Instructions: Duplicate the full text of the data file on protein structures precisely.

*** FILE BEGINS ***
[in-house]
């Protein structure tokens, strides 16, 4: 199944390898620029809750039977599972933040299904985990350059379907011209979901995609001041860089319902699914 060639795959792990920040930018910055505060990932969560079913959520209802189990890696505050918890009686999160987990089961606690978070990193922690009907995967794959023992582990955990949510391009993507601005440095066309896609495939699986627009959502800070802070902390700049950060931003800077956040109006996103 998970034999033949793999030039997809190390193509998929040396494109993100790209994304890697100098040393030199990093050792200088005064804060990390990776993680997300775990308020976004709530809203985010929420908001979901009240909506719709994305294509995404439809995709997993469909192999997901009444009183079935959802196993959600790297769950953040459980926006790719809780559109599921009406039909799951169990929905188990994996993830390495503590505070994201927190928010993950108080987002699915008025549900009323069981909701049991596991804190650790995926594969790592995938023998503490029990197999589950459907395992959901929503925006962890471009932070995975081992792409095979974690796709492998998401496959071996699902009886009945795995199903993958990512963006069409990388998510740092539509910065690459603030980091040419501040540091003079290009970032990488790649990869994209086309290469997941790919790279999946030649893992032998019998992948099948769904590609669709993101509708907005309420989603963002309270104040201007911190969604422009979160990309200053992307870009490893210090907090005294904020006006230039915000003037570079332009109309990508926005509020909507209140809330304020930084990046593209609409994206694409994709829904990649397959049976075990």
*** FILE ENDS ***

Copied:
[in-house]
């Protein structure tokens, strides 16, 4: 199944390898620029809750039977599972933040299904985990350059379907011209979901995609001041860089319902699914 060639795959792990920040930018910055505060990932969560079913959520209802189990890696505050918890009686999160987990089961606690978070990193922690009907995967794959023992582990955990949510391009993507601005440095066309896609495939699986627009959502800070802070902390700049950060931003800077956040109006996103 998970034999033949793999030039997809190390193509998929040396494109993100790209994304890697100098040393030199990093050792200088005064804060990390990776993680997300775990308020976004709530809203985010929420908001979901009240909506719709994305294509995404439809995709997993469909192999997901009444009183079935959802196993959600790297769950953040459980926006790719809780559109599921009406039909799951169990929905188990994996993830390495503590505070994201927190928010993950108080987002699915008025549900009323069981909701049991596991804190650790995926594969790592995938023998503490029990197999589950459907395992959901929503925006962890471009932070995975081992792409095979974690796709492998998401496959071996699902009886009945795995199903993958990512963006069409990388998510740092539509910065690459603030980091040419501040540091003079290009970032990488790649990869994209086309290469997941790919790279999946030649893992032998019998992948099948769904590609669709993101509708907005309420989603963002309270104040201007911190969604422009979160990309200053992307870009490893210090907090005294904020006006230039915000003037570079332009109309990508926005509020909507209140809330304020930084990046593209609409994206694409994709829904990649397959049976075990």